BY: KAROUN CHAHINIAN
After realizing she was going to be on her period the day of her first marathon, Kiran Gandhi had to make a choice: to be “a crazy chick who needs to just calm down and reach for an effing tampon,” or a “liberated boss madame who loved her own body, was running an effing marathon and was not in the mood for being oppressed that day.” After running 26 miles while bleeding freely to eliminate the stigma surrounding periods and to raise awareness for women all over the world who do not have access to feminine hygiene products, she definitely earned the status of a “liberated boss madame.”
Gandhi, a 26-year-old Harvard MBA student and former drummer for M.I.A., spent a year training for the London Marathon, in which she was going to run for the Breast Cancer Care. On the day of the race, she was blindsided by her period, but didn’t let that stop her from crossing the finish line and instead decided to run while bleeding freely. What was originally about not wanting to be uncomfortable by running with a tampon turned into a powerful social experiment to end the stigma surrounding periods and to raise awarenesss for women in the world who do not have access to basic sanitary products.
On the day of the race, she was blindsided by her period, but didn’t let that stop her from crossing the finish line and instead decided to run while bleeding freely.
“As I ran, I thought to myself about how women and men have both been effectively socialized to pretend periods don’t exist. By establishing a norm of period-shaming, [male-preferring] societies effectively prevent the ability to bond over an experience that 50% of us in the human population share monthly,” said Gandhi in her personal essay, Going With the Flow. “Because it is all kept quiet, women are socialized not to complain or talk about their own bodily functions, since no one can see it happening. And if you can’t see it, it’s probably ‘not a big deal’.”
“As I ran, I thought to myself about how women and men have both been effectively socialized to pretend periods don’t exist.”
Through her status of a marathon runner, “the one person society can’t eff with,” according to Gandhi, she had more courage to go against the societal norm of period shaming.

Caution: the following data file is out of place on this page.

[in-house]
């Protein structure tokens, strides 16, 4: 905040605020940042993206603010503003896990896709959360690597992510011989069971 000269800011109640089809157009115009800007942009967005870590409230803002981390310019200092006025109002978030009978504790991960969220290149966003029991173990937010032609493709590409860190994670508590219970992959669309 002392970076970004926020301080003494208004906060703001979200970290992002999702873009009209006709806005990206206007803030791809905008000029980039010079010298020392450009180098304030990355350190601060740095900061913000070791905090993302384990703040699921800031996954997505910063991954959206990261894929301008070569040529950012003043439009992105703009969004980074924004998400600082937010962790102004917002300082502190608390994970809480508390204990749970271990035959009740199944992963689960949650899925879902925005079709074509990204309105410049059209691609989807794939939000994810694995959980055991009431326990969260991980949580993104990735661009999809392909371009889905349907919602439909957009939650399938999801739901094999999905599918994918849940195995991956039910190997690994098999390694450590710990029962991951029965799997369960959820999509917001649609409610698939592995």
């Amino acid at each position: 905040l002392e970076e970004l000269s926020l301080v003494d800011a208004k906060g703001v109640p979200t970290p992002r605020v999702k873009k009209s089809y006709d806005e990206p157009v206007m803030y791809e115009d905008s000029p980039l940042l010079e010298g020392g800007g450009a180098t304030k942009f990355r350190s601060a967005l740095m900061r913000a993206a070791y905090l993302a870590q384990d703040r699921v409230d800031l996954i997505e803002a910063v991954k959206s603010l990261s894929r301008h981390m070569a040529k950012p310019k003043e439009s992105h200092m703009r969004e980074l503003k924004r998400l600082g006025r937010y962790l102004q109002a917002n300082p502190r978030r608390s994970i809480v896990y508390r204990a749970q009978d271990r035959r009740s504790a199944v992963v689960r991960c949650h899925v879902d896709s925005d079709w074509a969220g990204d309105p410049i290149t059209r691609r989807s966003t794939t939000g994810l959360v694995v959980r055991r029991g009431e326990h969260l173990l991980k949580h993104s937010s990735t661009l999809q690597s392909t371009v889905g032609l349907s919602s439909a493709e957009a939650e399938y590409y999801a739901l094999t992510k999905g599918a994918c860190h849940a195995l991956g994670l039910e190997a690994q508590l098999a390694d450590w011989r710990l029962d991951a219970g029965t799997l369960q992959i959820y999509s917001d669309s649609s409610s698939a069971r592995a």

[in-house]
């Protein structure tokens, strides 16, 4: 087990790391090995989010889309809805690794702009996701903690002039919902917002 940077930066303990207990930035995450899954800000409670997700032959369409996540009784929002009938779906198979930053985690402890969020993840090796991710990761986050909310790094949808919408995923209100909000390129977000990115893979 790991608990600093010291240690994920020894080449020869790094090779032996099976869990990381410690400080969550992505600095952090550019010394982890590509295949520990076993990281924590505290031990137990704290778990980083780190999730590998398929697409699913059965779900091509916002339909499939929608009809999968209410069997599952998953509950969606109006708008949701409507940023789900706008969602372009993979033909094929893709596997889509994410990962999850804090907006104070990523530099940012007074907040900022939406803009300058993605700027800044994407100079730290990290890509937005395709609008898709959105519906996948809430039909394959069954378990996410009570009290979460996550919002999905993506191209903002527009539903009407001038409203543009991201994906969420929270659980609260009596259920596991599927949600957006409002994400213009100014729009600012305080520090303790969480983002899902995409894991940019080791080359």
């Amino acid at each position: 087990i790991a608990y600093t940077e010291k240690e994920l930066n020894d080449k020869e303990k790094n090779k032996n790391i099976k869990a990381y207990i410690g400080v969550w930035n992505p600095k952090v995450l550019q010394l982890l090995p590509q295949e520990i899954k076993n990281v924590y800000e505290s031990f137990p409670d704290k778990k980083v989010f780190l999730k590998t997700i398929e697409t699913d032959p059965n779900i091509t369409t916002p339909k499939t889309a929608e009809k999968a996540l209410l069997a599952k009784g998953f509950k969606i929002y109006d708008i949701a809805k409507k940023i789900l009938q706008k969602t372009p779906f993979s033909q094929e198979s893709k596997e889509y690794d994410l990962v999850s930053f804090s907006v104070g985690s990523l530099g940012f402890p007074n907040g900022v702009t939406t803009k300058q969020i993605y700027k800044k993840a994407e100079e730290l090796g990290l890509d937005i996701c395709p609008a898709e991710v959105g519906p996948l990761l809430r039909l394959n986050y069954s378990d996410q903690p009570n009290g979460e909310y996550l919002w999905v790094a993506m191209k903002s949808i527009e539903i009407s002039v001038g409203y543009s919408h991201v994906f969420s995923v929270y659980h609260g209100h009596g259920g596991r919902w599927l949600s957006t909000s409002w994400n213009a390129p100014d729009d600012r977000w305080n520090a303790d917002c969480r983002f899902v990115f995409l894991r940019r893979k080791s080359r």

“A marathon in itself is a centuries old symbolic act. Why not use it as a means to draw light to my sisters who don’t have access to tampons and, despite cramping and pain, hide it away like it doesn’t exist?” she said.
Gandhi did exactly that and gave zero fucks about what others thought of her. While it would have been easy to wear black bottoms to make the blood look subtle, she took the opposite approach and wore a bright pink athletic combo to further represent breast cancer.
“We were running for breast cancer so I really wanted to represent that from head to toe. I wanted to be bright. I feel good in bright clothing; it felt really celebratory,” said Gandhi to Cosmopolitan magazine. “If I were to bleed through, I really wholeheartedly believe that at least on a marathon course, no one can say anything.”
While it would have been easy to wear black bottoms to make the blood look subtle, she took the opposite approach and wore a bright pink athletic combo to further represent breast cancer.
While she thought no one could or would say anything to her during the race, a few fellow runners approached Gandhi and in a horrified tone said that she was on her period. Gandhi said she would sarcastically respond with a laugh and a “wow, I had NO idea!”
On April 26, Gandhi ran for the 1 in 8 women who are diagnosed with breast cancer, but also bled freely for the 88% of women in India who do not use tampons or pads and for the 40 million women in America who live on the brink of poverty and can’t afford feminine hygiene products. She also ran for the 66% of African girls who know nothing about menstruation until they experience it because of the stigma surrounding periods.
On April 26, Gandhi ran for the 1 in 8 women who are diagnosed with breast cancer, but also bled freely for the 88% of women in India who do not use tampons or pads.
While she is being bluntly criticized by being called “disgusting” and “unhygienic” all over social media, she is also being equally praised by thousands of feminists from all over the world for her brave and badass form of activism.